At Work

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5 Responses to At Work

  1. Abdid says:

    man, i really wanna make my own sword, i wanna make a shinken, but, i don’t know what is the material for make the hamon, can you tell me the components and which is the way to make that mixture please?
    I’ll be waiting for your reply, thank so much

  2. Abdid says:

    and something more, can you tell me how do you make the tsuba ? please, i don’t know how make it, and where can i found the fuchi and kashiras sets cheaper and quality?

    Forgive me for so many questions and thank you very much again, see you

  3. Gabriel Bell says:

    Dear Abdid,

    On a Japanese sword the hamon is not actually a different steel alloy, but the hardened edge. Japanese swords are differentially-hardened so that the edge is hardened, while the back spine remain unhardened and therefore ductile, in order to help prevent breaking (a blade should bend before it breaks). The hardening is all created during heat-treatment, known as yaki-ire in Japanese.

    The difference in color from the hardened edge and unhardened back is really a difference in reflection caused by the crystalline structure of the steel: in the hardened Martensite phase on the edge, with the Pearlite and/or Ferrite phases along the back.

    As for the steel, there is no “mixture”. To be quenched in water using the traditional clay-resist method, the sword should be forged from a carbon steel with a carbon content of approximately .5%-.8%. We generally recommend 1050 (which has a carbon content of about .5%) for beginners. Modern high-alloy steels may not survive a water quench.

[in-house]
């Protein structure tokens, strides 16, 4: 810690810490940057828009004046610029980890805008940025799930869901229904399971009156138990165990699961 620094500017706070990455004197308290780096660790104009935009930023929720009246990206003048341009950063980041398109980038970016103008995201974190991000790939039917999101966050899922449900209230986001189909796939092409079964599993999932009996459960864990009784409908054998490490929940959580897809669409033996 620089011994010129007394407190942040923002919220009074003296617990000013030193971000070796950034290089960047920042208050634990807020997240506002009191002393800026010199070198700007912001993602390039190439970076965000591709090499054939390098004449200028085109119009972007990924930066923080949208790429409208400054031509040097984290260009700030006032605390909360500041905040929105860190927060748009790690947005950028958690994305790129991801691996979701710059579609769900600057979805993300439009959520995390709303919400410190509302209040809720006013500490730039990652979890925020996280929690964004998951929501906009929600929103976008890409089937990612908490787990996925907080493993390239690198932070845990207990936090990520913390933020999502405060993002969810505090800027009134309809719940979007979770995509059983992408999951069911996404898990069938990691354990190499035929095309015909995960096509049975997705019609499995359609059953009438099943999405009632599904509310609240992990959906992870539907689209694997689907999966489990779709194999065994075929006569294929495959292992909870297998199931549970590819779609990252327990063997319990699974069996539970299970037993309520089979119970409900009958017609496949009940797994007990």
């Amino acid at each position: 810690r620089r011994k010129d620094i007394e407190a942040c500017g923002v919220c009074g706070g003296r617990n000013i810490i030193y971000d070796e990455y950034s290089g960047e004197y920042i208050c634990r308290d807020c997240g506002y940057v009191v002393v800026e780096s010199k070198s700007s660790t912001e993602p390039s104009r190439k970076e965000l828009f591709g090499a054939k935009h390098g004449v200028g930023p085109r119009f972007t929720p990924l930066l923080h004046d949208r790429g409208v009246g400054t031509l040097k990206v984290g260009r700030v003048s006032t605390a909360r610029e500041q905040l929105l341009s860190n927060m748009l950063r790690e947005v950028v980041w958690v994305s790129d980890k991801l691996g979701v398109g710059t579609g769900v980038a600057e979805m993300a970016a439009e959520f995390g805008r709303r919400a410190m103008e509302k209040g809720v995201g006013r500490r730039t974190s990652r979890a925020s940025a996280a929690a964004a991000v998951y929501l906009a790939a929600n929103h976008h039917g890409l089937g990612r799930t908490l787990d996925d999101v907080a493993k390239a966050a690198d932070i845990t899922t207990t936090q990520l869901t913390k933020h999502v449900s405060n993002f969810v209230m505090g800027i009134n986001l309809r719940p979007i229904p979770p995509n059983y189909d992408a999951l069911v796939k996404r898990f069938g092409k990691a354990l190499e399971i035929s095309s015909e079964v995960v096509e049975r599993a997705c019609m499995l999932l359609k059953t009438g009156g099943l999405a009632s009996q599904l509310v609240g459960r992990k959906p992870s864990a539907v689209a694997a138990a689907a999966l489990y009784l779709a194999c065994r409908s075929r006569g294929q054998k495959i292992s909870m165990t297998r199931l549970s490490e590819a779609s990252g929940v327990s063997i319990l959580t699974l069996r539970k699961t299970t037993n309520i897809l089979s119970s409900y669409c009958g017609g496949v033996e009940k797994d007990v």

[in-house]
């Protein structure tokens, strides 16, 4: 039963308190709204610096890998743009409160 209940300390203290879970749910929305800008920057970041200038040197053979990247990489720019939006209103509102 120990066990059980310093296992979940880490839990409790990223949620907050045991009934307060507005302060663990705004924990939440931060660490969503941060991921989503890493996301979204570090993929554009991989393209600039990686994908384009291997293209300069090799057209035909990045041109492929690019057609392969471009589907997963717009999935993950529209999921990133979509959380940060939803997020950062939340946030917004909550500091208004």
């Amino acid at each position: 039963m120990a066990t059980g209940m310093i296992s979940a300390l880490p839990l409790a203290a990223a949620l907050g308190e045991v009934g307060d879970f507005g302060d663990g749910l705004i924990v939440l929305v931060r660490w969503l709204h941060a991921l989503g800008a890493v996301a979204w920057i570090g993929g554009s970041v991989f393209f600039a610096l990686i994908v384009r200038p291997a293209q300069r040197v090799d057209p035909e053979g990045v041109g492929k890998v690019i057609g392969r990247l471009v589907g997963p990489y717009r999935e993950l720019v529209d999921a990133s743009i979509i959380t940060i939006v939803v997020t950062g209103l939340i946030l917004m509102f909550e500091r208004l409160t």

For those with little experience smithing, forging a blade from a single bar of steel is going to be very challenging. More complex constructions, like the four piece hon-san-mai style, may produce a blade with different steel and grain (hada) along the edge, but the smith must forge-weld together multiple billets of steel (which may have been folded and forge-welded many times themselves) and are probably outside the scope of less experienced smiths.

    If you are seriously interested in learning to forge your own sword, you may be interested in the 5-day Basic Forging Course at our swordsmithing school, Tomboyama Nihonto Tanren Dojo. Although a few other bladesmiths do offer forging classes, as far as we know, our swordsmithing school is the only one of its kind, offering a full curriculum in the Japanese sword. Our Basic Forging Course gives students a chance the learn firsthand with an experienced teacher. The knowledge learned during class should allow students to build their own inexpensive, yet efficient and effective propane forge fire, and to begin forging and learning on one’s own afterwards.

    As for fuchigashira, for our swords we generally prefer to use our own handmade pieces or cast copies of such. Although we can offer our metal sword fittings, kodugu, in several soft metals, we have a strong fondness for shibuichi, an alloy of copper and silver favored by Japanese soft metal artists, which develops a wonderful black patina. At this time we cannot offer fuchigashira separately, although we may in the future.

    You may interested in the fuchigashira and other fittings the Fred Lohman Company has to offer.

  4. It would be awsome to be able to make a katana. Just watched this video on how a traditional katana is made. Fascinating.

    http://www.youtube.com/watch?v=rwQqtf86qOc

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